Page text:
The movie “Bright Star” – the butterfly metaphor

Nevertheless, the most significant thing in “Bright Star” remains love itself – in its first, purest, almost sacral shade. It is she, so to speak, who is the main character of the film – as beautiful and ephemeral as a butterfly, acting as the central metaphor of Jane Campion’s work. The image of the butterfly appears several times. First, it exists in the verbal realm as a beautiful, extremely lyrical excerpt from Keats’ letter to his beloved: “I almost wish we were butterflies and liv’d but three summer days — three such days with you I could fill with more delight than fifty common years could ever contain” – writes the infatuated John to Fanny.

Bright Star 2009

The blossoming of affection between the two young people is symbolized by the butterfly breeding that Fanny begins to carry out. The entire room of the dreamy girl drowns in colorful insects. In turn, the delivery of John’s letter about the breakup of the relationship coincides with the death of the butterflies. Therefore, the life cycle of these insects becomes a metaphorical image of the beauty and yet impermanent nature of love. In this simple procedure lies the strength of the message of Jane Campion’s movie. For it captivates the viewer with the freshness and authenticity of the characters, as well as the truth of the feeling emerging between them. For first love remains one of the most important human experiences. It is the one that initiates the process of spiritual maturation, and the memory of it lasts until the last days of life.

“Bright Star” – the myth of romantic love

Jane Campion draws on the myth of romantic love popularized in the early 19th century. The Romantics, following in the footsteps of Plato, were proponents of the theory of two halves of an orange, according to which loving souls formed a single entity in the hereafter, while on earth they are constantly searching for each other to reunite. However, even if they find each other, they cannot be together – for social conventions or death stand in the way of happiness. It is significant that the director does not depreciate the importance of this myth, but stresses that Romanticism still remains the key to European culture. This is because love suffering is a necessary stage in the inner development of the individual.

This can be seen in the evolution that the characters of “Bright Star” undergo, especially Fanny. From a young girl with a firm grasp of the earth, she transforms into a soulful woman capable of the highest sacrifices in the name of love. In turn, the bubbling John begins to think about acquiring finances to marry his beloved. Love causes the mutually alien worlds of the characters to begin to intermingle. Furthermore, the film clearly shows that the category of traditionally understood masculinity and femininity is sanctioned precisely in the love relationship.

It is love that causes the tenderness of femininity to awaken in Fanny, and the strength of masculinity in John. In this way, the 19th century story remains relevant to modern audiences, especially women. Although the modern woman must be strong and compete on an equal footing with a man to achieve success, the nature of love remains the same. For love means abandoning personal autonomy in favor of emotional dependence on another person. “When he doesn’t write, I feel I’m dying,” Fanny says to her mother. At other times she states: “Is it love? I will never mock it again.”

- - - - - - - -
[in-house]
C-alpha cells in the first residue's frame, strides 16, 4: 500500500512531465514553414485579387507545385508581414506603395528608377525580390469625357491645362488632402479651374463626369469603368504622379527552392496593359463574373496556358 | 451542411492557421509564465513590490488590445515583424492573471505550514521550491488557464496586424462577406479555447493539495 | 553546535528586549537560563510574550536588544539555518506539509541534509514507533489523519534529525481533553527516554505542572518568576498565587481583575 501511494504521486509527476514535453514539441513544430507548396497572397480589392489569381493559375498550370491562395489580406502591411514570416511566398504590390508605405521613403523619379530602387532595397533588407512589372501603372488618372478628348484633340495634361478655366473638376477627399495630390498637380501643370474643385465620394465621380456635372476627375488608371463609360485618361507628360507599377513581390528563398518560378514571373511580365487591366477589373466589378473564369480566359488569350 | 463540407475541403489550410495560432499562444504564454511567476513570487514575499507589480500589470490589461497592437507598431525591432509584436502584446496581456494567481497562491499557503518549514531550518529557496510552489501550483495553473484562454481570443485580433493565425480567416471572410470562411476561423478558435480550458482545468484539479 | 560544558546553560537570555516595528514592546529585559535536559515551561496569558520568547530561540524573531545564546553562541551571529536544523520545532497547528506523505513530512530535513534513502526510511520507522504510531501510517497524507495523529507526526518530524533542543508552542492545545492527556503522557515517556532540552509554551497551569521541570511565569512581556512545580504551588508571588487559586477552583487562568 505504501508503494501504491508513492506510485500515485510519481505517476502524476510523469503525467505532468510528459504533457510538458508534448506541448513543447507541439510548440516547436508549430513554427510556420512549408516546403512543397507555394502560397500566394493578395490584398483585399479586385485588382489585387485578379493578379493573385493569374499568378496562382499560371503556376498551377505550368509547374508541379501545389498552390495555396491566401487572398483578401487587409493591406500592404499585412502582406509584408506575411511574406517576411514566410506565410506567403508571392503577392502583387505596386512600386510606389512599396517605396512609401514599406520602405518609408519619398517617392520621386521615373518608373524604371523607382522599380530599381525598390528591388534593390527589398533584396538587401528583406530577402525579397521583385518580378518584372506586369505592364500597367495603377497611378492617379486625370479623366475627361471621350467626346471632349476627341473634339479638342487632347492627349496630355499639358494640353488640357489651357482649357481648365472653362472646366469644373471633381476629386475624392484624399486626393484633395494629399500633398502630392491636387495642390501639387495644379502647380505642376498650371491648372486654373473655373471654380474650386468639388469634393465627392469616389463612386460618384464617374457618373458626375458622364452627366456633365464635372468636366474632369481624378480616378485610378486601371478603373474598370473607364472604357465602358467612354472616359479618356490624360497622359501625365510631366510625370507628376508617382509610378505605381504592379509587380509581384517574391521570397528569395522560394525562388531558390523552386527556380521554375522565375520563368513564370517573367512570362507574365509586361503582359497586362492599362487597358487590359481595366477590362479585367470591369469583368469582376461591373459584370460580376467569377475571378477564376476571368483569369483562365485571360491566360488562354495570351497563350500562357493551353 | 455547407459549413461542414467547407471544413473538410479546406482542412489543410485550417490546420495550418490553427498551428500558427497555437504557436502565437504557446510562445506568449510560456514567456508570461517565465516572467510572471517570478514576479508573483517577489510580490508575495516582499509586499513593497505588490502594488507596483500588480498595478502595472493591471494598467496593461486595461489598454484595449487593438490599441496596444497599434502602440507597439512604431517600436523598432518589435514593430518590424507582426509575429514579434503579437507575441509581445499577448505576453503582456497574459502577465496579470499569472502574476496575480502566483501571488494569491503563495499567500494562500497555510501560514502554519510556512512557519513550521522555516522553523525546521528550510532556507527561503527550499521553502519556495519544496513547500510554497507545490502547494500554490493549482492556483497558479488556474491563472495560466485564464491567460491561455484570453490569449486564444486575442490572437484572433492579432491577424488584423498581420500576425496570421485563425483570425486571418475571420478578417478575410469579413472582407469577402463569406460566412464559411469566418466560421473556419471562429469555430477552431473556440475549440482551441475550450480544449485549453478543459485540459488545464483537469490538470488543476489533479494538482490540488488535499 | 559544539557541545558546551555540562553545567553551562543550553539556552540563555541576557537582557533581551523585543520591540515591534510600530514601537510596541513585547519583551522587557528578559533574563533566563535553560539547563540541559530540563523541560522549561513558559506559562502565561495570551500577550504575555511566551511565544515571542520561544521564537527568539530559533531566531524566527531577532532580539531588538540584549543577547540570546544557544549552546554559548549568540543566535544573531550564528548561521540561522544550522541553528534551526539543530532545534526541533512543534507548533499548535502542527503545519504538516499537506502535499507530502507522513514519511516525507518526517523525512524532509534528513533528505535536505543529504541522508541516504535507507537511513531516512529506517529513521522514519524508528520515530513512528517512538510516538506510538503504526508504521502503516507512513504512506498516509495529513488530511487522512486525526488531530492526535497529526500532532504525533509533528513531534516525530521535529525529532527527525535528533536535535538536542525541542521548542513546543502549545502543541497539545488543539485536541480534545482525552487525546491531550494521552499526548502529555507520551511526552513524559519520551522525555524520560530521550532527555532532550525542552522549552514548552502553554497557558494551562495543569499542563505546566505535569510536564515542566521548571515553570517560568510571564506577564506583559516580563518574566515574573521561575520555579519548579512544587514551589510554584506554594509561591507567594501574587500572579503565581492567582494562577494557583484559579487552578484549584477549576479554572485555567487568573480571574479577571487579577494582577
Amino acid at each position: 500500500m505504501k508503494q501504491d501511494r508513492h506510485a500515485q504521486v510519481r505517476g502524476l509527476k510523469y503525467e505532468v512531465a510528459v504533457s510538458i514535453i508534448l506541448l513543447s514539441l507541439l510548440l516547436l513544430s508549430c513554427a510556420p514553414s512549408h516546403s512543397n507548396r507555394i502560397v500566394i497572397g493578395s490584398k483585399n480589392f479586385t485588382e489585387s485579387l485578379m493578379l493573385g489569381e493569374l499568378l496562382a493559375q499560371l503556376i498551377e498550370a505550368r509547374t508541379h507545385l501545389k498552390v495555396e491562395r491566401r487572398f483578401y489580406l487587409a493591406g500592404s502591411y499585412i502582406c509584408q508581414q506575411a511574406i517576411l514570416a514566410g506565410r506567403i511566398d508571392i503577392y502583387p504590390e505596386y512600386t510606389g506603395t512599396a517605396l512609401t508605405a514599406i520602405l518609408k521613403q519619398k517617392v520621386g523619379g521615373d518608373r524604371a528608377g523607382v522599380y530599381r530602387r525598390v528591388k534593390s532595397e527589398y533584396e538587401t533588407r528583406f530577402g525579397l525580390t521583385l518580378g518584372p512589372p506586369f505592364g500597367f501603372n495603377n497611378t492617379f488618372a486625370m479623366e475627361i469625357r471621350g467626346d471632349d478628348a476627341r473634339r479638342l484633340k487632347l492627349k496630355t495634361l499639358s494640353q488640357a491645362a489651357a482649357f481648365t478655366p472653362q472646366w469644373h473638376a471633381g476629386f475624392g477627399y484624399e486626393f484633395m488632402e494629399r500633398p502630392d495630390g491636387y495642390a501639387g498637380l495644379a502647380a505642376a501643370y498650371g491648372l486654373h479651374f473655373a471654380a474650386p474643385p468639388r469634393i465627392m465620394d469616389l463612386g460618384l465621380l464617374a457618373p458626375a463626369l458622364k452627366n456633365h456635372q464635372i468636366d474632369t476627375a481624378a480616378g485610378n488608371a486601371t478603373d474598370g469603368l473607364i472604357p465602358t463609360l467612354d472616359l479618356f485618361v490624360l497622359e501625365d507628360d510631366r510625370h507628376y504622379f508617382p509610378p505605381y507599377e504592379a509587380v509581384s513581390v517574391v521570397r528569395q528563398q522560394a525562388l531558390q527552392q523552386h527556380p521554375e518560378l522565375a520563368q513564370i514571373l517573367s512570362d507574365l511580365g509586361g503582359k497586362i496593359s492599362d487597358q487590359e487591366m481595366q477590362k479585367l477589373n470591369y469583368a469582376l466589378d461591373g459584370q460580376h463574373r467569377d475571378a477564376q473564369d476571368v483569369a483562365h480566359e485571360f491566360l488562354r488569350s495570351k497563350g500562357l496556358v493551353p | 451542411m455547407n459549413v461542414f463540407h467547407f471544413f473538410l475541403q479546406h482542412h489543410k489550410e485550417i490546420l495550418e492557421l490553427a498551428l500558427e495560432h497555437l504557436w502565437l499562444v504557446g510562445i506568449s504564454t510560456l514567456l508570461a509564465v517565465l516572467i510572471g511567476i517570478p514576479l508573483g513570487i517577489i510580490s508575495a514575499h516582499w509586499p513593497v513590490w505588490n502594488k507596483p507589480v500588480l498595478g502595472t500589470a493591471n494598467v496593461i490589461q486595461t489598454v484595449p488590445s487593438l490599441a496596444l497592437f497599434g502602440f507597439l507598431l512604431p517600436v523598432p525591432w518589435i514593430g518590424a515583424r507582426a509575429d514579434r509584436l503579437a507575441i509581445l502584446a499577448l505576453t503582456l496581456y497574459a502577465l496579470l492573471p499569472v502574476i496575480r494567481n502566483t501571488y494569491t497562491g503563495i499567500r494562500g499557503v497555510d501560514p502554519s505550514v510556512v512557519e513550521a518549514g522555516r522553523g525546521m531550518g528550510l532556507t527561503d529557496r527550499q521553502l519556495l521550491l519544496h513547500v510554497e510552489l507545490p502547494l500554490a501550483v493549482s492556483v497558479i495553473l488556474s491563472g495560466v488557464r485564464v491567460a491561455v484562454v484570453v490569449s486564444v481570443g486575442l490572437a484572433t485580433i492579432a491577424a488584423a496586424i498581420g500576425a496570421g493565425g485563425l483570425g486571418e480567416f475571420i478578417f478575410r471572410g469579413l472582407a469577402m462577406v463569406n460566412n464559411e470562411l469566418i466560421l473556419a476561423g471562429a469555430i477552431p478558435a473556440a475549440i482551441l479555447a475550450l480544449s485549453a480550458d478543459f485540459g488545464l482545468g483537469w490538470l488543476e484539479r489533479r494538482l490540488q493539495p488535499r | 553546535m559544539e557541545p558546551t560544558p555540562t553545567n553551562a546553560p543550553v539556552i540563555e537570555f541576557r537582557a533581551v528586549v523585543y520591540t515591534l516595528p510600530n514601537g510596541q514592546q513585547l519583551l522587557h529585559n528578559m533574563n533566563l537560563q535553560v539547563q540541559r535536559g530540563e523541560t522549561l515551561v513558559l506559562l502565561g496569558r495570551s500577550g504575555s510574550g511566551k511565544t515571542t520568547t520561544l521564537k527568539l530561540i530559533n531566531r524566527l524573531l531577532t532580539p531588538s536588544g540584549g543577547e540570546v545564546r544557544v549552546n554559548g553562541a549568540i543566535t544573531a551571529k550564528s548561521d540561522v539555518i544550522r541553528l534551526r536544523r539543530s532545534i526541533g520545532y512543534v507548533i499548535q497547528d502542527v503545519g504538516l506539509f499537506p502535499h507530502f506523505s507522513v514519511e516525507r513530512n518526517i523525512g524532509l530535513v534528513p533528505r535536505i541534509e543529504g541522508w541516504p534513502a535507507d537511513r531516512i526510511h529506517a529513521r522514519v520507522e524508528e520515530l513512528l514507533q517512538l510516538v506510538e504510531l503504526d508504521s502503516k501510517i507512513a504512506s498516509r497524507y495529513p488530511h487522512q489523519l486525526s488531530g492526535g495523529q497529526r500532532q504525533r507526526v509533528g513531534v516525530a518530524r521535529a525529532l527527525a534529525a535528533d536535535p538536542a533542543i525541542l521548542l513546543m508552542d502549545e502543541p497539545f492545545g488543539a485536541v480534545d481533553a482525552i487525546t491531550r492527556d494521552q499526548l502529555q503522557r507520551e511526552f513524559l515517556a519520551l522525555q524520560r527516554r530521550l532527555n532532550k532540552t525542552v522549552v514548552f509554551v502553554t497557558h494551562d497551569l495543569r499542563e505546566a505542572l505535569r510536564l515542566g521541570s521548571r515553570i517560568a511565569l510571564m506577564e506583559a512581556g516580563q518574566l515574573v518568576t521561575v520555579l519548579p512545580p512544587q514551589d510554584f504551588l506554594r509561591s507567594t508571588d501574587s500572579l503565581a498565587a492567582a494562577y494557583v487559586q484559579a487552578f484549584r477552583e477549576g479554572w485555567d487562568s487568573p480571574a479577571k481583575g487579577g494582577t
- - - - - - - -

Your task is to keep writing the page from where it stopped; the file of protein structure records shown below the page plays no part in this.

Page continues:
Bright Star Jane Campion

“Bright Star”: nature – culture

In “Bright Star”, affection, although confined by social conventions, belongs to the order of nature, as suggested in the film by the juxtaposition of the two spaces. The cramped and dark interiors of English houses sit side by side with the beauty of the open countryside. The rhythm of nature, moreover, reflects the stages of love infatuation. Spring and summer are the bloom of affection, autumn brings John’s breakdown and departure, while winter marks his death.

The picturesque scenes set in the summer, saturated with intense colors, are a mastery of cinematic language. John lying in the branches of flowering trees, searching for a nightingale’s nest or Fanny in a lavender meadow are true gems of the frame, composed using the painterly method. The characters in these scenes are completely fused with nature, symbolizing their absorption by the sphere of instinct and imagination. The gradual release from the prison of convention and the evolution of the characters towards what is most intimate and not subject to social control is also emphasized by the change in Fanny’s image. The girl’s stiff collars and elaborate hairstyle are changed for airy, light dresses and carelessly pinned hair.

“Bright Star” and the symbolism of the film image

It is impossible to ignore the role played in the movie “Bright Star” by the symbolism of individual details. In addition to the aforementioned butterfly, other elements in the film have a special significance highlighted by numerous repetitions. One of them is the needle, triggering not only associations with the aforementioned women’s work, but also set in the circle of erotic symbols. In this context, for example, analogies with the film “Girl with a Pearl Earring” come to mind. Eroticism itself, like death, does not appear on the screen directly, but they are introduced on an ellipsis. Other significant images are the window through which the characters look at each other, the wall separating their beds or the empty chair.

What, then, is Jane Campion’s work? “Bright Star” is a film that appeals to the viewer’s sensitivity and is deeply memorable. It has the delicacy of butterflies that live only three summer days.